Since the logic to setup all the data available on the context only happens once, we'll implement the context provider within this file to, so let's do that.

export const CallingContextProvider = (props: {
    children: React.ReactNode;
}) => {
    return (
        <CallingContext.Provider value={/* todo */}>
            {props.children}
        </CallingContext.Provider>
    );
};
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Lastly, we'll expose a hook to make it easy to access the context elsewhere in the application:

export const useCallingContext = () => useContext(CallingContext);
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Great, we're now ready to implement the context provider.

Implementing the Context Provider

The context provider here is key, as it's the thing that'll be responsible for getting the devices and making them available elsewhere in our application, and for that we're going to need some local state.

export const CallingContextProvider = (props: {
  children: React.ReactNode;
}) => {
  const token = useToken();
  const [, setClient] = useState<CallClient>();
  const [callAgent, setCallAgent] = useState<CallAgent>();
  const [deviceManager, setDeviceManager] = useState<DeviceManager>();
  const [cameraList, setCameraList] = useState<VideoDeviceInfo[]>();
  const [micList, setMicList] = useState<AudioDeviceInfo[]>();

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We're going to need the token that is generated for the user in }}">Part 1, and we're doing that through a custom hook:

import { useState, useEffect } from "react";

export type TokenResponse = {
    token: string;
    expiresOn: Date;
    communicationUserId: string;
};

const useToken = () => {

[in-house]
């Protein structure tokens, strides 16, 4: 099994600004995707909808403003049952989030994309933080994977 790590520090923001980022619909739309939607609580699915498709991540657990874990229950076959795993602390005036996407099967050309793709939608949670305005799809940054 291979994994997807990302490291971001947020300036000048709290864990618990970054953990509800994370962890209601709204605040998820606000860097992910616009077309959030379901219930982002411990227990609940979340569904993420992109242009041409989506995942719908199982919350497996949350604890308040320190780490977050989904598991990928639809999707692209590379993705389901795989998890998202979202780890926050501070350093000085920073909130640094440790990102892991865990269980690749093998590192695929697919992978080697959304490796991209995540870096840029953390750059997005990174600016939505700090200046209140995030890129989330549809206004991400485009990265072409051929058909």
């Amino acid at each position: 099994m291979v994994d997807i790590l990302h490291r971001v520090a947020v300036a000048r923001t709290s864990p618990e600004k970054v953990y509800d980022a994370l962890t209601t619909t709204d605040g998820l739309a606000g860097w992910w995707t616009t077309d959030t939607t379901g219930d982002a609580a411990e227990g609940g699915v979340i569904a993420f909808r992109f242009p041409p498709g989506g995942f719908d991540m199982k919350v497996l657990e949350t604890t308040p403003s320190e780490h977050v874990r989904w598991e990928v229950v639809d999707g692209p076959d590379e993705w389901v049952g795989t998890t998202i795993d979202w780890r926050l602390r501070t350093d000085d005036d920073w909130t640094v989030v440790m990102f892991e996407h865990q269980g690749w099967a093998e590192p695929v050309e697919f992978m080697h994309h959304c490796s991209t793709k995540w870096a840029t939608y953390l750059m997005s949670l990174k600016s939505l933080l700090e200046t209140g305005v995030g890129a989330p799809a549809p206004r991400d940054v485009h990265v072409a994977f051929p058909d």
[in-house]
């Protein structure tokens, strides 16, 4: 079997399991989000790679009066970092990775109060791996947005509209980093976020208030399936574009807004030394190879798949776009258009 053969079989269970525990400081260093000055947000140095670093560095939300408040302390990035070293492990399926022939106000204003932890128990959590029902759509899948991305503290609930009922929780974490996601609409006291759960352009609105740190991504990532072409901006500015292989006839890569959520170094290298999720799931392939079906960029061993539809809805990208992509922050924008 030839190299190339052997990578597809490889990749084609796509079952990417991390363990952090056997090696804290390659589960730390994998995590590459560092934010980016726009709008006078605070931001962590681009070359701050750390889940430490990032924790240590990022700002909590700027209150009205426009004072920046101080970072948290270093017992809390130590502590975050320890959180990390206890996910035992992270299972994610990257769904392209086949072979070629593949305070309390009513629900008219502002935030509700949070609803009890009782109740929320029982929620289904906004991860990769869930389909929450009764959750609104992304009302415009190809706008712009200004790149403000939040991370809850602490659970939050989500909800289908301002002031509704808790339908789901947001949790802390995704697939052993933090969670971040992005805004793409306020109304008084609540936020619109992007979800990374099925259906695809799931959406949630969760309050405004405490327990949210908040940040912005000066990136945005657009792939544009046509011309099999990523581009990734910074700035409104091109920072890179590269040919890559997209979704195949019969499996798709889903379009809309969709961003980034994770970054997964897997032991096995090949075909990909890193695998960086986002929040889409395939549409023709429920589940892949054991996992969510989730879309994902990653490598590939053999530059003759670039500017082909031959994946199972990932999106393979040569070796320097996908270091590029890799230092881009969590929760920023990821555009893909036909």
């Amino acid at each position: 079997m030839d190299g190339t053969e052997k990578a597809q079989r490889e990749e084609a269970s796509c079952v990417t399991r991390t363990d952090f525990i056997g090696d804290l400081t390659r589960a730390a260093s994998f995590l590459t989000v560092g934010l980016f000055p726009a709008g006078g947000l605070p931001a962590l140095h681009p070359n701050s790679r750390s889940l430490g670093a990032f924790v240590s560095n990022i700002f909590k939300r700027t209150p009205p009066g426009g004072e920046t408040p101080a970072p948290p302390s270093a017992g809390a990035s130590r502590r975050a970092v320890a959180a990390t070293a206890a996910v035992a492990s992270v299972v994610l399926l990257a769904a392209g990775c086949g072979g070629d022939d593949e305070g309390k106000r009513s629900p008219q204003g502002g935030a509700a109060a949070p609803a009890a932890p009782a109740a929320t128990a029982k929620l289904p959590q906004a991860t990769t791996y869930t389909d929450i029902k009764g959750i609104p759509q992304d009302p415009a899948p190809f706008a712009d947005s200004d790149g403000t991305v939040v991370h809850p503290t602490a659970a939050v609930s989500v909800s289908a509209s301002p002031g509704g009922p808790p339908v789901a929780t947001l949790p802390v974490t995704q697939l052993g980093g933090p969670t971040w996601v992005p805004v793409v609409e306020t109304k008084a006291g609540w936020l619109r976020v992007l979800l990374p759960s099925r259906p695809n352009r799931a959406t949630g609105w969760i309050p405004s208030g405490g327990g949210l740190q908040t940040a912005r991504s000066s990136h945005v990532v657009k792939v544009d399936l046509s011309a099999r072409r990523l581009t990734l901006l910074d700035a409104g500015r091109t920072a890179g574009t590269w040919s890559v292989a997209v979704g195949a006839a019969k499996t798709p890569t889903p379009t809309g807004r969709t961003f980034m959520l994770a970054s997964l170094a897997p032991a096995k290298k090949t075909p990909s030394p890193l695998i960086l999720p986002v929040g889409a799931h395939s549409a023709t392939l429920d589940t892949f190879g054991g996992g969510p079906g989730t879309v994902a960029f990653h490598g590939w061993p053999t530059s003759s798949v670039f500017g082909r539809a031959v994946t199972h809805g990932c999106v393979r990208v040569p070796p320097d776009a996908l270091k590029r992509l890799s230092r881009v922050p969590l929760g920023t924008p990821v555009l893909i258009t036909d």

const [token, setToken] = useState("");

    useEffect(() => {
        const run = async () => {
            const res = await fetch("/api/issueToken");
            const tokenResponse: TokenResponse = await res.json();

            setToken(tokenResponse.token);
        };

        run();
    }, []);

    return token;
};

export default useToken;
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Then we've got some more state for the different parts of the ACS SDK that we're going to expose, except for the CallClient which we only need to establish the other parts of the API.

We'll use an effect hook to set this up, that'll be triggered when the token is available to us:

useEffect(() => {
    const run = async (callClient: CallClient, token: string) => {
        const tokenCredential = new AzureCommunicationUserCredential(token);
        let callAgent: CallAgent | undefined = undefined;
        try {
            callAgent = await callClient.createCallAgent(tokenCredential);
            const deviceManager = await callClient.getDeviceManager();
            const result = await deviceManager.askDevicePermission(true, true);

            if (result.audio) {
                setMicList(deviceManager.getMicrophoneList());
            }

            if (result.video) {
                setCameraList(deviceManager.getCameraList());
            }

            setCallAgent(callAgent);
            setDeviceManager(deviceManager);
        } catch {
            if (callAgent) {
                callAgent.dispose();
            }
        }
    };

    if (token) {
        const callClient = new CallClient();
        setClient(callClient);
        run(callClient, token);
    }
}, [token]);